Estimated Annual Power Generation
New Jobs Created with Landfill Gas Project
After the loss of thousands of furniture and textiles manufacturing jobs in recent decades the city of Martinsville, Virginia is taking a progressive approach to powering its future. The city installed a green energy project at the now closed Martinsville Landfill. The project generates enough power to supply two to three percent of local demand and saves government as much as $400,000 annually in electricity costs.
The landfill served region for 33 years. Since it’s closure in 2006 the facility was permanently sealed with a clay cap storing 1.7 to 1.8 million tons of solid waste underground. While sealed the decomposing waste turns into methane, one of the most dangerous of greenhouse gases, that is then is gathered and burned to make electricity. Unburned the methane would otherwise be released into the atmosphere.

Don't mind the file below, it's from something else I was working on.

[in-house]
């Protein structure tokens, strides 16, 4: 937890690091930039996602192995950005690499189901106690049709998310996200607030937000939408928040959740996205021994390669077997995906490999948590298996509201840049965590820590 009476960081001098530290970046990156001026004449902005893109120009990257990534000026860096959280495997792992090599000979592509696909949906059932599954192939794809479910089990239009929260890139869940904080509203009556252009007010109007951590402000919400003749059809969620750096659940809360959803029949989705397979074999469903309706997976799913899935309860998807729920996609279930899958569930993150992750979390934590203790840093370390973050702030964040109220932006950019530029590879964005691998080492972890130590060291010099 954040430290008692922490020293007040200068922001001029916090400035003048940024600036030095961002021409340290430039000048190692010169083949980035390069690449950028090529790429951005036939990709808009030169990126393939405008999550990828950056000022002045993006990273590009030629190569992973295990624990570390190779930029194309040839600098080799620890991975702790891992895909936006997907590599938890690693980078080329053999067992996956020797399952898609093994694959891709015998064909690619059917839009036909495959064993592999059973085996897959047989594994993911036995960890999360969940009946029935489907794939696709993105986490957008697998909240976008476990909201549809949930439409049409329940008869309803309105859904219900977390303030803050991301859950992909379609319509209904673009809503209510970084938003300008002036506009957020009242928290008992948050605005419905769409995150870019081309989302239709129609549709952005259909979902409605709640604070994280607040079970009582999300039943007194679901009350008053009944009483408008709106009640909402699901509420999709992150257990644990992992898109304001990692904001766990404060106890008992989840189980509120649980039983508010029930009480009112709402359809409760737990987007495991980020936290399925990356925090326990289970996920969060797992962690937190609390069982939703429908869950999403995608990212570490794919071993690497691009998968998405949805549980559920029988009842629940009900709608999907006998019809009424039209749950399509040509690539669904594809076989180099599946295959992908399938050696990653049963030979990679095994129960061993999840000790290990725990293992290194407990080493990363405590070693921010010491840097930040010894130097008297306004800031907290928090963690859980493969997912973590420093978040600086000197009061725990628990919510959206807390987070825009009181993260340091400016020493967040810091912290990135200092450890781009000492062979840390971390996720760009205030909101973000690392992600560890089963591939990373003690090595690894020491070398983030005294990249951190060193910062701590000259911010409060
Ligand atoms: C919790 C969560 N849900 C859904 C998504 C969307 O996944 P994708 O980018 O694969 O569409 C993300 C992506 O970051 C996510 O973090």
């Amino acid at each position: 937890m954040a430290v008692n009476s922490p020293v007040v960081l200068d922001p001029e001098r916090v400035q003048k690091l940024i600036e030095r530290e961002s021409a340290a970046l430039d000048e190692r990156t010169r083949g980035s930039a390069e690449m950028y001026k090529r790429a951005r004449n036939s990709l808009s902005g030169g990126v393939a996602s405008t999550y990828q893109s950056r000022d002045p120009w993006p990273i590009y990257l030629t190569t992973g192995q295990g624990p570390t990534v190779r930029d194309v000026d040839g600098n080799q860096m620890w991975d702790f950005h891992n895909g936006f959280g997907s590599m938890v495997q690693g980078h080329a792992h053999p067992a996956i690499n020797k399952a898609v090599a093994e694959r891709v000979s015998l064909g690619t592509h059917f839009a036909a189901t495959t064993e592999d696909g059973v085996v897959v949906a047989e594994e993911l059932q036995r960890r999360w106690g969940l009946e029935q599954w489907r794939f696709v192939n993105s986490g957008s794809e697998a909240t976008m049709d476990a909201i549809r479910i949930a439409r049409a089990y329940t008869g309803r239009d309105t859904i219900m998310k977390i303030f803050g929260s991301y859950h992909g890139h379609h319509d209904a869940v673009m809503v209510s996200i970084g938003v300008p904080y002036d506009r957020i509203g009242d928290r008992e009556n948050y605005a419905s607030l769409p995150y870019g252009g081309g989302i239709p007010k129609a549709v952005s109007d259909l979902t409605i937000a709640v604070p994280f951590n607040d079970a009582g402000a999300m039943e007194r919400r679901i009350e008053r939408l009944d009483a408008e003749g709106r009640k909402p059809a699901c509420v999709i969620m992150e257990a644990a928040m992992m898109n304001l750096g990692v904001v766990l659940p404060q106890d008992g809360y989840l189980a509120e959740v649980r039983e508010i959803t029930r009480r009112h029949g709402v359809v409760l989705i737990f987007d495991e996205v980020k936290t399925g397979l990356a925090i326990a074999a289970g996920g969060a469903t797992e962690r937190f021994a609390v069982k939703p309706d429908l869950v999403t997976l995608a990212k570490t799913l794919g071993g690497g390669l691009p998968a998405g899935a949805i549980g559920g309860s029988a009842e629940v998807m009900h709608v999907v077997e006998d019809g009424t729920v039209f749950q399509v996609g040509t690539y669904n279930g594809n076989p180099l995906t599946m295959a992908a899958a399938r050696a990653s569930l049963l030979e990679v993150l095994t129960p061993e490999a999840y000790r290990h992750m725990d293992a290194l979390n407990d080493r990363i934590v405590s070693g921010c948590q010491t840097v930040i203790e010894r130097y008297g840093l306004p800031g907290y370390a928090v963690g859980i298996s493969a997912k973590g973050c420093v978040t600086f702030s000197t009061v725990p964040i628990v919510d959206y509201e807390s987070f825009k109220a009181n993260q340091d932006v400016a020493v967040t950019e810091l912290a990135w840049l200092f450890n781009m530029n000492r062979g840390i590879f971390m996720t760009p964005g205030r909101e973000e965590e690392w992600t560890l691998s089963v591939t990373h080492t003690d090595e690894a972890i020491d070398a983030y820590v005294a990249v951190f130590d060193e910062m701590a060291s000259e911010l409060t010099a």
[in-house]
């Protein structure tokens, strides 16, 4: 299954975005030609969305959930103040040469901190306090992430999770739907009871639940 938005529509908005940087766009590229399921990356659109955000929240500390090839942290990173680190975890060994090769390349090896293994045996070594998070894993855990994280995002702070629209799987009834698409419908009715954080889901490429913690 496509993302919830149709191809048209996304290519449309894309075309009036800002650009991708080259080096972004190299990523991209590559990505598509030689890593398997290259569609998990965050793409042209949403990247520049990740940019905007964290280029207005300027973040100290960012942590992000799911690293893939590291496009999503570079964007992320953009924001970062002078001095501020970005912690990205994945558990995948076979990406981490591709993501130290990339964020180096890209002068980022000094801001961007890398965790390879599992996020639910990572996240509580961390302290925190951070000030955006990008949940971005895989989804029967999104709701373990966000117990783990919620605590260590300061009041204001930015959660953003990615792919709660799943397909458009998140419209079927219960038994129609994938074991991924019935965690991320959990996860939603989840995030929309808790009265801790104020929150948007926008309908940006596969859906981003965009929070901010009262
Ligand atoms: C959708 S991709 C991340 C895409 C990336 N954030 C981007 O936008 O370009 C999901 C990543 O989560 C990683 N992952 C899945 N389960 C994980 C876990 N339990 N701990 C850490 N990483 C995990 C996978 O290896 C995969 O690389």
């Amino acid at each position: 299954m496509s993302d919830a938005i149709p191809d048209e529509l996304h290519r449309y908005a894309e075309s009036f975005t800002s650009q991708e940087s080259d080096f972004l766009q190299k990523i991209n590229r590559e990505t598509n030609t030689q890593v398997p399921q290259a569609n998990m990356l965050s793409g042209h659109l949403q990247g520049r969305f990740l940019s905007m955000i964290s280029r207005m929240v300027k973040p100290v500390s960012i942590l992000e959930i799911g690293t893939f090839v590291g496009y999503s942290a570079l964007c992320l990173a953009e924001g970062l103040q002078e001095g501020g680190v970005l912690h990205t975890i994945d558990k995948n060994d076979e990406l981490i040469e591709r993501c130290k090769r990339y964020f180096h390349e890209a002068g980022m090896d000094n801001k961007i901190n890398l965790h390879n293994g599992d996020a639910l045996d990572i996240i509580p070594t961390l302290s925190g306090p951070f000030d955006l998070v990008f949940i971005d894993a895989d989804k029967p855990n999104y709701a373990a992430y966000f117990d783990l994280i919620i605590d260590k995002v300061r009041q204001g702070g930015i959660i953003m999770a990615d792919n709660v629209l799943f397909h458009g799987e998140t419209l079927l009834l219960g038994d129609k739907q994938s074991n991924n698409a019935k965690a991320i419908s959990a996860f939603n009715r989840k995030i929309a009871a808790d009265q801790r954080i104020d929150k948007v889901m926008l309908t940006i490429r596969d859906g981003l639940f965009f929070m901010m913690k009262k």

“To me, it shows the mindset of the community in regard to how we view the future,” says Leon Towarnicki, Martinsville’s city manager. “This is using a resource that was just lying there and was going to be a liability to the city and turning it into something good, something that has value: power from trash.”
In addition to cost savings from making their own power, the project also creates an income stream for the city by selling renewable energy certificates (RECs). The RECs represent the “greenness” of the power and are sold to others who want to support green power. With this income, the project is expected to pay for itself in five years and make power for twenty.